By: Greg Elliott, Director of Business Development at 1102 GRAND
Thank you to all the golfers, sponsors and Deer Creek Golf Club for another successful golf tournament and IT networking event. The competition was fierce yet friendly and great connections were made.
Congratulations to the winners:
1st Place- Bluebird Network: Mike Brigman, Steve Crane, Don Gehringer and Scott Brown
2nd Place- K&W Underground: Rex Schick, Bill Reidy, Scott Plumb and Dwight Davis
3rd Place- Gary Kapperman, George Porta, Wayne Walker and Connie Walker
Thank you again to our tournament sponsors: Rockefeller Group Technology Solutions (RGTS), K&W Underground, Stanger Industries, Lantel, Time Warner Business Class, KNK Telecom, Westhues Electric, Boulevard Brewery, Clayman Promotions, and Centriq IT Training. We couldn’t have done it without your generosity!
I want to share this article written by David Twiddy from the Kansas City Business Journal.
Tech firms hope KC Next expands, connects industry
Building on recent efforts to showcase Kansas City’s bioscience and animal health industries, a group of business leaders is rolling out a program to spotlight the area’s information technology community.
KC Next had its debut at an April 1 networking event for the tech sector. Organizers plan similar events in coming months with no set goals or timetables other than to build up the local industry.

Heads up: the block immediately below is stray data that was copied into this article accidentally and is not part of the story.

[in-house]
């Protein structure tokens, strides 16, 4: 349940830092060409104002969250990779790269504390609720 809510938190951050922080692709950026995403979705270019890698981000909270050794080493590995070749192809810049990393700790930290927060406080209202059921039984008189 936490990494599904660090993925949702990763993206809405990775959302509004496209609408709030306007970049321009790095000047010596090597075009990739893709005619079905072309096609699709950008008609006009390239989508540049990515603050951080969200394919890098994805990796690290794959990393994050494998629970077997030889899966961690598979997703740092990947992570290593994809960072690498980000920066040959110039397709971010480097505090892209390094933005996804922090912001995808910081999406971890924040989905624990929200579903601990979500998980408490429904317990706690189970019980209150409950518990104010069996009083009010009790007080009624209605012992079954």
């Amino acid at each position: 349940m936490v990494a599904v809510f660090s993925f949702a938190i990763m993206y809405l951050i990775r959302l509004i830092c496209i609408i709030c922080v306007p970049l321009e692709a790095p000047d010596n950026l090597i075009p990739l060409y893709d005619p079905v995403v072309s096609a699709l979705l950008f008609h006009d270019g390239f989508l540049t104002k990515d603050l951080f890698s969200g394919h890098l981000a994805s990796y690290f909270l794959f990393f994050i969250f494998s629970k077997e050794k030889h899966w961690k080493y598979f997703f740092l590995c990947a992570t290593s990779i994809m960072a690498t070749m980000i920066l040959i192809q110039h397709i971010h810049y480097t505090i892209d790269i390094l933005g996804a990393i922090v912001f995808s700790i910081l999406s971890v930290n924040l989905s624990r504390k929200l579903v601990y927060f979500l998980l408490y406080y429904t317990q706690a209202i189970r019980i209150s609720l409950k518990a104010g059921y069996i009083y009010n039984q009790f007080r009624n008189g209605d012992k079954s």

“We’re hoping KC Next is going to be the group that brings together technology visionaries from all aspects of the industry, and the result is the development of innovative ideas and trying to ensure that we maintain that intellectual capital in the Kansas City region,” said Darren Bonawitz, co-owner of 1102 Grand, an Internet hub and colocation facility.
Posted By: Greg Elliott
Here is an article I ran across on nplusoneit.com written by John Stanley. This particular post focuses on the SEC’s ruling on climate change.
The SEC ruling and your data center, Part 1
Posted by John Stanley
This is Part 1 of a multi-part post on the SEC’s recent ruling on climate change. This post provides a brief summary of the ruling itself. One or more subsequent posts will drill down into the possible effects on data centers.
SEC: Climate change is material to your business
In late January, the Securities and Exchange Commission (SEC) ruled that public companies must disclose to investors the risks they face related to climate change. The SEC ruling does not create new rules or modify existing ones–it merely provides interpretive guidance regarding the risk disclosure rules already on the books.
The ruling describes four particular areas where climate change risks (and opportunities) may trigger disclosure requirements:
Impact of legislation and regulation – Risks may include costs to purchase allowances under a “cap and trade” scheme, cost to retrofit facilities in compliance with new standards, or reduced demand for carbon-intensive goods/services sold by the company. Interestingly, the SEC states explicitly that “a registrant should not limit its evaluation of disclosure of a proposed law only to negative consequences” (p.23). For example, there may be opportunities to profit from selling allowances, or from an increase in the demand for a company’s (low carbon) products.
International accords – Similar to the impact of domestic legislation, international accords may affect business.